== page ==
requires an expensive tool, these angular contact bearings are very simple to
change. In fact simpler than changing cup and cone bearings where the cups
required a press fit tool to change.
Because cartridge bearings solved a genuine problem in early cup and cone
headsets, and because cartridge bearings are simpler to change than cup and
cone bearings, in the headset application, cartridge bearings are preferable.
Hubs: cartridge should be avoided
Traditionally, hubs used 3/16" cup and cone bearings in the front and 1/4" cup
and cone bearings in the rear. However, recently, a problem in the quick
release system was found by the adoption of disc brakes: the front quick
release skewer self-loosens gradually on disc brake bicycles, eventually
causing the front fork to jump out of the front wheel during hard braking. As
this is dangerous, manufacturers switched from quick release system to thru
axles on disc brake bicycles. Unfortunately, the desire to use 11-tooth
sprockets in the rear hub mandates a maximum diameter for the bearings, and the
thru axle made the hub axle larger, so not much space is left for the bearings
and thus 5/32" balls are used in today's thru axle cup and cone hubs. Only time
will tell whether they are durable.
A cartridge bearing hub has the same restrictions that a cup and cone hub has in
that the bearings must fit into a confined space, but has many additional
drawbacks: no bearing service is possible without an expensive bearing press,
and the bearing has reduced lifetime due to needing to use the same size balls
that a cup and cone bearing would use
(due to needing to fit to the same confined space), but with no possibility of
having a full complement of balls and needing to have half complement due to
the offset filling used to manufacture the cartridge bearings. Typical
cartridge bearings used in hubs are 28x15x7 mm which is arguably too small
especially as a half complement bearing when compared to e.g. the 37x25x7 mm
used in bottom brackets. The 28mm outside diameter cannot be made larger due to
fixed freehub body dimensions and the 15mm inside diameter cannot be made
smaller due to fixed axle dimensions.
(In theory, it is possible to make a hub
that uses different bearing size between the hub shell and the axle than it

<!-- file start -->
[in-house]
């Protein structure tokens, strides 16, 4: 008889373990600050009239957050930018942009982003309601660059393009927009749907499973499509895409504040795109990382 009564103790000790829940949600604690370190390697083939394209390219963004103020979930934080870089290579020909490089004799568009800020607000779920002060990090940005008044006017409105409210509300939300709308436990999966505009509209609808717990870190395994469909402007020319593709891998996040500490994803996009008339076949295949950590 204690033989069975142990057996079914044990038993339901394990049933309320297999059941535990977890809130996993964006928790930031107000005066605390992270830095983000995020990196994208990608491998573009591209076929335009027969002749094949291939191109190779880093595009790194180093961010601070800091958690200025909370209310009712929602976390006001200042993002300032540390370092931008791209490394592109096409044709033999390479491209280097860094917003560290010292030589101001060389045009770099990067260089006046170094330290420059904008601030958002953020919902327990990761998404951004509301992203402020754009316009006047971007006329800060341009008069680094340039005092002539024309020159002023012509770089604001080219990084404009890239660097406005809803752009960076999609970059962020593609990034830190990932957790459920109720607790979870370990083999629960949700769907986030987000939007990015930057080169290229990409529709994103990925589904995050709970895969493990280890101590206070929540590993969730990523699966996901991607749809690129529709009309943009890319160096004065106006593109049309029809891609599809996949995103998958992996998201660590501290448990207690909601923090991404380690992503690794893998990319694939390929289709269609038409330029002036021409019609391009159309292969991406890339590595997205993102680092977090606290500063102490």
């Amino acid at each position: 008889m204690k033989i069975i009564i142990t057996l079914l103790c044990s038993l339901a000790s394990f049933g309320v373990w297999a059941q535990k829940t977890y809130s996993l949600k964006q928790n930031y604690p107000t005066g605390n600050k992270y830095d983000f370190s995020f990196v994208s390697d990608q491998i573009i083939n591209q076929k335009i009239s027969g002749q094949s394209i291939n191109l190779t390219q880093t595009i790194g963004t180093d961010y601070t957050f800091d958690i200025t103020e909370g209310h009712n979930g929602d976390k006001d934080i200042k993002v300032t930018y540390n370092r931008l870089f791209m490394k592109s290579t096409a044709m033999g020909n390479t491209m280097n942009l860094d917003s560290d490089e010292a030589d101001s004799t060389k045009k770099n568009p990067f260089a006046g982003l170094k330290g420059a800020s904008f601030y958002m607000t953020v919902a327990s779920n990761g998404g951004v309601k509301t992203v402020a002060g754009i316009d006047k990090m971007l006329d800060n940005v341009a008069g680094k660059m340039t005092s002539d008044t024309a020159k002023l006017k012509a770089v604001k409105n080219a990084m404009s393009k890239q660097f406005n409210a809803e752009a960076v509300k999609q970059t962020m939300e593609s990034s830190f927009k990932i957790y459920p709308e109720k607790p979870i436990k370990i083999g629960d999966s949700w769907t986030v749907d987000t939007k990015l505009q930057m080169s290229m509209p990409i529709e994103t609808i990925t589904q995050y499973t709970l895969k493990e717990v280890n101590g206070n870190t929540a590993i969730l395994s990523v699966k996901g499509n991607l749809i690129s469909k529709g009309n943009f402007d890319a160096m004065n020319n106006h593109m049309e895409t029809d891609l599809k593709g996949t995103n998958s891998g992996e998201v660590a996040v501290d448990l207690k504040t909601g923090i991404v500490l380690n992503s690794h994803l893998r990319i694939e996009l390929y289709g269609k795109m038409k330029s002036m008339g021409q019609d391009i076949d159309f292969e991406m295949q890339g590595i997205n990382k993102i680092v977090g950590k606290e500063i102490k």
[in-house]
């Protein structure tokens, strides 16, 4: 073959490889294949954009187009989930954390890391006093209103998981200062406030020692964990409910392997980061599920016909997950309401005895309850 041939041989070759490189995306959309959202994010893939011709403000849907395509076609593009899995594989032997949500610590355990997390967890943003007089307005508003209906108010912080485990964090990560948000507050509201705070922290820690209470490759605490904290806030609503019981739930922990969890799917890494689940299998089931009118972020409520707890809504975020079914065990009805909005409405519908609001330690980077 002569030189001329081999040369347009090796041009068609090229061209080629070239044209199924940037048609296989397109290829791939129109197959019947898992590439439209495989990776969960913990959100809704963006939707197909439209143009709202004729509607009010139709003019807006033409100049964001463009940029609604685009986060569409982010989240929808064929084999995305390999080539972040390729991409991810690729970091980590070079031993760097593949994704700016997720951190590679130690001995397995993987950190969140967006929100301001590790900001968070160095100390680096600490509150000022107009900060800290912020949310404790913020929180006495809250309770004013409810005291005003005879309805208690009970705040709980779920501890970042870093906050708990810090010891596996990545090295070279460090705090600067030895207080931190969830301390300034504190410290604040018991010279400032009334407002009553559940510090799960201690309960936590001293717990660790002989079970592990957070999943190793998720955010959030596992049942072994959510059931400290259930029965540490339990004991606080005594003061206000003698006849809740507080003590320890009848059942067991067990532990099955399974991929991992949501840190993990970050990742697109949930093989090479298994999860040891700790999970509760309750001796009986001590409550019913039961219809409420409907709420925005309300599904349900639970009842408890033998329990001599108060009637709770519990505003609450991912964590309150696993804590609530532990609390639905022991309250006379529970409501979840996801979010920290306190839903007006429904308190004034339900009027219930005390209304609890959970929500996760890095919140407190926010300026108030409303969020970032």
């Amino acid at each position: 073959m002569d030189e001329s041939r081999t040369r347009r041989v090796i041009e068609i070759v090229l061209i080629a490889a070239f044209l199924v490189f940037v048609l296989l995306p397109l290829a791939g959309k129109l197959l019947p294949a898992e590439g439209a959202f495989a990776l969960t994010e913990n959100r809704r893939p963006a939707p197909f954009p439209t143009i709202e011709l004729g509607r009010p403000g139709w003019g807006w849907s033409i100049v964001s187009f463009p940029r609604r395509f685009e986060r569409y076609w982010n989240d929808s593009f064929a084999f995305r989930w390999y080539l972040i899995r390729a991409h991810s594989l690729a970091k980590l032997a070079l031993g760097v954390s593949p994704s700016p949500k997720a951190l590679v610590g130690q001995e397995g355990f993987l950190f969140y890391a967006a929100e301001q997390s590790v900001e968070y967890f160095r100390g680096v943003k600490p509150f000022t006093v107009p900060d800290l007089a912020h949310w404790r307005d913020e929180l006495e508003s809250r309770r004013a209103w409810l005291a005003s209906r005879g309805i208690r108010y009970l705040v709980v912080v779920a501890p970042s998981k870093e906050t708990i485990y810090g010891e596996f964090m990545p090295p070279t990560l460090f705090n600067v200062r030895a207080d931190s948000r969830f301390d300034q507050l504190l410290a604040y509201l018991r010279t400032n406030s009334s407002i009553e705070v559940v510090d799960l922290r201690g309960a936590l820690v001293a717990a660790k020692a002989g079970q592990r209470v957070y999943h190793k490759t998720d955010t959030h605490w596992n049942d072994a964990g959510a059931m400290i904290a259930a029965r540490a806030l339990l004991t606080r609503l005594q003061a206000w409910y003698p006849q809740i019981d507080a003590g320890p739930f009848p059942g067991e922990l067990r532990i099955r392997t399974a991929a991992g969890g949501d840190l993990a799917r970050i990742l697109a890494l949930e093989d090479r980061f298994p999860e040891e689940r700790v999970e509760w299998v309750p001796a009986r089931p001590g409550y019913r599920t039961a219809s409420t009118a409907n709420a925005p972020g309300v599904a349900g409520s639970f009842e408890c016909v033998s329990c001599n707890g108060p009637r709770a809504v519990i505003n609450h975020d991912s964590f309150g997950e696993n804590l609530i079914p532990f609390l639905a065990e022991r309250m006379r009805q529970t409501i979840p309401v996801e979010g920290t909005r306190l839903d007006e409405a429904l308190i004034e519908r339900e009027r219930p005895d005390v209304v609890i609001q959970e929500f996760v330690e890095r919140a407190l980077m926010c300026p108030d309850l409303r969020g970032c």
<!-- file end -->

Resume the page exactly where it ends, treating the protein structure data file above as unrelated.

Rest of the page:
uses between the freehub body and the axle, but that's not much help with today's
ridiculously small chainrings typical of MTBs -- for example a 20 tooth chainring
has 40 millimeter radius as opposed to the 170 millimeter length typical of
cranks, multiplying the weight of the cyclist by a factor of 4.25x so in fact
the freehub body bearings are the most important bearings in a hub due to huge
It is very important in a hub that bearing service is simple, because unlike in
a bottom bracket, changing the entire hub is not feasible because it takes many
hours to re-spoke the wheel for a new hub. In fact, changing a hub is probably
the second most difficult component in a bicycle to change (with the most
difficult being the frame) so it is of utmost importance that most hub bearings
service can happen without special tools. Cup and cone bearings allow
regreasing after water intrusion without expensive tools, and the balls and
cones can be changed without expensive tools. The rarest failure, cup failure,
requires a press fit tool but that's the only case where a cup and cone hub
requires non-standard tools.
Thus, hubs should ideally use cup-and-cone bearings. The only reason one cannot
find expensive "boutique" hubs with cup-and-cone bearings is that nearly everyone
who can fool unsuspecting cyclists to buy a custom "boutique" hub at a great
price can set up a CNC machining shop to manufacture hub shells and then put in
industrial cartridge bearings bought from bearing manufacturers, but having
capacity to manufacture cup-and-cone bearings is only possible for major
players like Shimano.